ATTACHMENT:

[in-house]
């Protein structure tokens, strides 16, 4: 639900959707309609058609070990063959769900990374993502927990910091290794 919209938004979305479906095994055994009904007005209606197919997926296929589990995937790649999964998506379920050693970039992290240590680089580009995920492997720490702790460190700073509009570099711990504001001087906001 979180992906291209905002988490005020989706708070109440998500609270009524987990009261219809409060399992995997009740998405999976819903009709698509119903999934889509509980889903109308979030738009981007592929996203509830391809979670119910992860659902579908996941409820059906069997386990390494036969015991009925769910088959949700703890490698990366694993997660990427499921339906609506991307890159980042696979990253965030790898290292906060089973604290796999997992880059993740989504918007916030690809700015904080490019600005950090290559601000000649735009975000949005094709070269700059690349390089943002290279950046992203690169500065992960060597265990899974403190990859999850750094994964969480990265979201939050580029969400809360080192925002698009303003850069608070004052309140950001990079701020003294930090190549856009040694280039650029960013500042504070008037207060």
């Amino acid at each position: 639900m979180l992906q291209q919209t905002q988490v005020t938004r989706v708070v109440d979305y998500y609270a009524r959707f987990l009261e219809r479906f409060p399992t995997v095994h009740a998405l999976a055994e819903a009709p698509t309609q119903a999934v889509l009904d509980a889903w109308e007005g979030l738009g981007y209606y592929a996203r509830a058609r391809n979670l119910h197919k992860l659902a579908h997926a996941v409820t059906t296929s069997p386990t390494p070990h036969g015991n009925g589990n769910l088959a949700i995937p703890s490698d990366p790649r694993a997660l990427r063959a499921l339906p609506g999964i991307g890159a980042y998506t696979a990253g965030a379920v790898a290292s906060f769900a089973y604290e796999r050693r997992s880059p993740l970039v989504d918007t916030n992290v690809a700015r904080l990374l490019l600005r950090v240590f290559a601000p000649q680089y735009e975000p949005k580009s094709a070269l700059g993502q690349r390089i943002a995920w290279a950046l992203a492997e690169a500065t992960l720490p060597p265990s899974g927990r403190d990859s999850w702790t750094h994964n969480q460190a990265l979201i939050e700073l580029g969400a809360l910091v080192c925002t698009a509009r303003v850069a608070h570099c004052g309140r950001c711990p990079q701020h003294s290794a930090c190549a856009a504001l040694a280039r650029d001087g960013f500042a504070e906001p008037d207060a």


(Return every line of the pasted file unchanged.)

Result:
[in-house]
């Protein structure tokens, strides 16, 4: 639900959707309609058609070990063959769900990374993502927990910091290794 919209938004979305479906095994055994009904007005209606197919997926296929589990995937790649999964998506379920050693970039992290240590680089580009995920492997720490702790460190700073509009570099711990504001001087906001 979180992906291209905002988490005020989706708070109440998500609270009524987990009261219809409060399992995997009740998405999976819903009709698509119903999934889509509980889903109308979030738009981007592929996203509830391809979670119910992860659902579908996941409820059906069997386990390494036969015991009925769910088959949700703890490698990366694993997660990427499921339906609506991307890159980042696979990253965030790898290292906060089973604290796999997992880059993740989504918007916030690809700015904080490019600005950090290559601000000649735009975000949005094709070269700059690349390089943002290279950046992203690169500065992960060597265990899974403190990859999850750094994964969480990265979201939050580029969400809360080192925002698009303003850069608070004052309140950001990079701020003294930090190549856009040694280039650029960013500042504070008037207060």
């Amino acid at each position: 639900m979180l992906q291209q919209t905002q988490v005020t938004r989706v708070v109440d979305y998500y609270a009524r959707f987990l009261e219809r479906f409060p399992t995997v095994h009740a998405l999976a055994e819903a009709p698509t309609q119903a999934v889509l009904d509980a889903w109308e007005g979030l738009g981007y209606y592929a996203r509830a058609r391809n979670l119910h197919k992860l659902a579908h997926a996941v409820t059906t296929s069997p386990t390494p070990h036969g015991n009925g589990n769910l088959a949700i995937p703890s490698d990366p790649r694993a997660l990427r063959a499921l339906p609506g999964i991307g890159a980042y998506t696979a990253g965030a379920v790898a290292s906060f769900a089973y604290e796999r050693r997992s880059p993740l970039v989504d918007t916030n992290v690809a700015r904080l990374l490019l600005r950090v240590f290559a601000p000649q680089y735009e975000p949005k580009s094709a070269l700059g993502q690349r390089i943002a995920w290279a950046l992203a492997e690169a500065t992960l720490p060597p265990s899974g927990r403190d990859s999850w702790t750094h994964n969480q460190a990265l979201i939050e700073l580029g969400a809360l910091v080192c925002t698009a509009r303003v850069a608070h570099c004052g309140r950001c711990p990079q701020h003294s290794a930090c190549a856009a504001l040694a280039r650029d001087g960013f500042a504070e906001p008037d207060a």